One of Vietnam's last surviving veterans of the battle of Dien Bien Phu recounts with pride the day in May 1954 when, aged just 19, he captured the commander of the French colonial forces.
Hoang Dang Vinh's display of military prowess earned him the supreme honour of meeting revolutionary leader Ho Chi Minh, the future founding president of modern Vietnam.
Sixty years ago, after two months of hard fighting in the Dien Bien Phu valley, Vietnamese troops unexpectedly but conclusively defeated the country's colonial master, France.
After machine-gun fire and grenade attacks, Vinh and other Viet Minh communist independence fighters approached the fortified French camp and eventually entered the bunker of commander Christian-Marie de la Croix de Castries.
Exactly what happened next has not been recorded in the annals of history and Castries is no longer alive to tell his story, but historians confirm the general outline of Vinh's account.
Castries, then 51, who was promoted to the rank of general during the battle, insisted after his release from captivity in September 1954 that the white flag was not raised on his command.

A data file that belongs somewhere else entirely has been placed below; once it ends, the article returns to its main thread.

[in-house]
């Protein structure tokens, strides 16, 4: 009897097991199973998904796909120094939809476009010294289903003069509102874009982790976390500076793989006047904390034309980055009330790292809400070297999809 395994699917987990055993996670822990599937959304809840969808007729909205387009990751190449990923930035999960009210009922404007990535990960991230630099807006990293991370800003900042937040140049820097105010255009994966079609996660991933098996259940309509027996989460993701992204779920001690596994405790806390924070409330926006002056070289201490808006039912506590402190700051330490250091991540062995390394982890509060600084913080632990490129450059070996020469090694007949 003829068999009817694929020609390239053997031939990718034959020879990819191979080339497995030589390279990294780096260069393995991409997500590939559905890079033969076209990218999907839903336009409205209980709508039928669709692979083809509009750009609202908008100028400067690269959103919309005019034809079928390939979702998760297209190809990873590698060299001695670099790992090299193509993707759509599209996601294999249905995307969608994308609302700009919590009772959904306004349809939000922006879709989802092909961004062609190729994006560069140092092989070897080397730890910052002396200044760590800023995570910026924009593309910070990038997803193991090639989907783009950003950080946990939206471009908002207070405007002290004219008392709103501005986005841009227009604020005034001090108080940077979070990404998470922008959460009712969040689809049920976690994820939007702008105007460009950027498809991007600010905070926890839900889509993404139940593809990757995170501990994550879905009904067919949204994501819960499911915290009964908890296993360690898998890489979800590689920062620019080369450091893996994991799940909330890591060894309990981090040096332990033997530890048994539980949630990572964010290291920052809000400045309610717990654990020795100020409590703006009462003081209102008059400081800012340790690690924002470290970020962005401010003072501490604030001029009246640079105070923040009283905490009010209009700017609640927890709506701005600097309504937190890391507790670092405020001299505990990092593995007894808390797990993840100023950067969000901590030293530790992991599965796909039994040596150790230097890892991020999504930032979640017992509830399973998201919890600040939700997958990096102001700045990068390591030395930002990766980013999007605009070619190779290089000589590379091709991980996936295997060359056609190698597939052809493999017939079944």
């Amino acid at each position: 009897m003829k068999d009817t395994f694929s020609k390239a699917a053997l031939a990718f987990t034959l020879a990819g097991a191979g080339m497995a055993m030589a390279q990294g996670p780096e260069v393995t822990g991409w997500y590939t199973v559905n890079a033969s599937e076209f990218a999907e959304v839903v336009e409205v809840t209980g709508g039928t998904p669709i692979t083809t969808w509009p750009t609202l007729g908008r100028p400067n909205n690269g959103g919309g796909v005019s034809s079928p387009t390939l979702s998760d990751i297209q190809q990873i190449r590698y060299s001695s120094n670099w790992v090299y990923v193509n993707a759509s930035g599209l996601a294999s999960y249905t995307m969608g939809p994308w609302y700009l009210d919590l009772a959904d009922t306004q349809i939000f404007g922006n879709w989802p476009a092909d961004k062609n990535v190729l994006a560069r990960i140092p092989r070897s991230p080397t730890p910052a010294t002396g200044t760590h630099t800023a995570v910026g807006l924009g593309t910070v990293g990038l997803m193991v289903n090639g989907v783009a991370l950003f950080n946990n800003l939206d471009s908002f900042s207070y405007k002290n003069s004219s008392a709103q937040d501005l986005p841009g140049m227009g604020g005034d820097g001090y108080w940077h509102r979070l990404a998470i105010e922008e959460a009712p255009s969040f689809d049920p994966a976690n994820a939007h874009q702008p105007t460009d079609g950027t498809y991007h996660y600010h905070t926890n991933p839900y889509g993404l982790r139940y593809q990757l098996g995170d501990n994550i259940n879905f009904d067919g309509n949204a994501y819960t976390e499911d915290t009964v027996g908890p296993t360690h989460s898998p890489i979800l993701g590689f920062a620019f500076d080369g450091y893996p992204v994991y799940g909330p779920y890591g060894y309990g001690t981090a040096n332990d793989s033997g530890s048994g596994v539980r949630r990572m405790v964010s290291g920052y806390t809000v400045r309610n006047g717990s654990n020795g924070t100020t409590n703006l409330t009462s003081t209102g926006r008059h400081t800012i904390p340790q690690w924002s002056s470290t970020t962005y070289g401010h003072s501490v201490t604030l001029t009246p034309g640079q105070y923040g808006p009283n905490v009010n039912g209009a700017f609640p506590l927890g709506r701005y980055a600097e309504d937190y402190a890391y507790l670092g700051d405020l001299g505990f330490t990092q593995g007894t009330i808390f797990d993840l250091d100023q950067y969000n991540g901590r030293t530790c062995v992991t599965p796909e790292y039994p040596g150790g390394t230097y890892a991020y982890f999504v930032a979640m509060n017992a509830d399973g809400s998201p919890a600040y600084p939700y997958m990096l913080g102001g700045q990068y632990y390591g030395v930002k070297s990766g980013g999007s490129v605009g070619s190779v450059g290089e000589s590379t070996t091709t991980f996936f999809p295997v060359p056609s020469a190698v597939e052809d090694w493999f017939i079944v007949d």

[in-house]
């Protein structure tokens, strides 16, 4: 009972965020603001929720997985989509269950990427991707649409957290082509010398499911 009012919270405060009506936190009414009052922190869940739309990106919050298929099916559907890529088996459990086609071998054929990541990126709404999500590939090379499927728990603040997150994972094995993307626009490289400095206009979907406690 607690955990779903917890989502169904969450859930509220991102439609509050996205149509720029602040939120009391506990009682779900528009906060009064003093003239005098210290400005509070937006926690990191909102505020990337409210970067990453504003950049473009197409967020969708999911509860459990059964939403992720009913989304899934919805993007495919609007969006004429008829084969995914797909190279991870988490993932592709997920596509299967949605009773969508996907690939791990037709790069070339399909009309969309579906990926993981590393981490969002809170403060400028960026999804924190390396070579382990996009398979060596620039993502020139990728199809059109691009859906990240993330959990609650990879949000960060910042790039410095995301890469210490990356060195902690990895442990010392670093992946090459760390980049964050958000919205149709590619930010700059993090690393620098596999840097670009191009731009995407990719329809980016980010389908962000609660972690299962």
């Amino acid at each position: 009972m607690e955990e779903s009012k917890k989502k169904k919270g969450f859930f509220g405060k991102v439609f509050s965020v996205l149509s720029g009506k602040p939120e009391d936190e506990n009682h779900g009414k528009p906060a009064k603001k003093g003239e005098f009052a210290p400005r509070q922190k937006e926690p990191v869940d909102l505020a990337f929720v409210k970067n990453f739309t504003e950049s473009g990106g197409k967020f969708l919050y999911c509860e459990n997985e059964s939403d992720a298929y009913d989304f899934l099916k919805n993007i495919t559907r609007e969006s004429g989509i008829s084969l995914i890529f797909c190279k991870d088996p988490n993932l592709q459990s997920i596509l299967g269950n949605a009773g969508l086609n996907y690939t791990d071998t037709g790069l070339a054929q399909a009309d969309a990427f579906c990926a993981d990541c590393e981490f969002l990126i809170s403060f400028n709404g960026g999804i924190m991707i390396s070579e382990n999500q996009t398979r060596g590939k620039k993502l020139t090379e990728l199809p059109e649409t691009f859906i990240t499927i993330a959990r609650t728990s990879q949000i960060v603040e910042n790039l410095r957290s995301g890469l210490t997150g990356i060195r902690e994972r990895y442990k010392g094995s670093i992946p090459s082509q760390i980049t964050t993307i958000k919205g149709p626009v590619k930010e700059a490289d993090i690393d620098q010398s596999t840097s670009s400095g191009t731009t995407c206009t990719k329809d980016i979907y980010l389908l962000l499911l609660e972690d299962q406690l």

But Vinh's memories paint a different picture.
"We called to the people inside to surrender but nobody came out. A few minutes later, some French soldier waved a white cloth parachute," he said.
Vinh and a few other soldiers, including the leader of his company, Ta Quoc Luaat, entered the bunker and the French officers inside "stood up and put their hands in the air - but only Castries remained motionless".
"I was ready to shoot him," said Vinh, who came from a poor peasant family and joined up as a private at 17.
But instead he shouted "hands up" - the only words of French he knew. Castries "stepped back, put his hands in the air and said words that Luaat translated for me later: 'Don't shoot - I surrender'", Vinh said.
Legendary Vietnamese General Vo Nguyen Giap could not believe the news when it was first relayed by radio, Vinh recalled.
Along with the glory, the horrors of one of the most terrible battles of the Indochina war are still etched on his memory.
"The fighting was extremely bloody," Vinh said, his voice trembling as he described the bodies that littered the battlefield, their arms and legs torn off.
"They lost because they couldn't believe that the Viet Minh could win."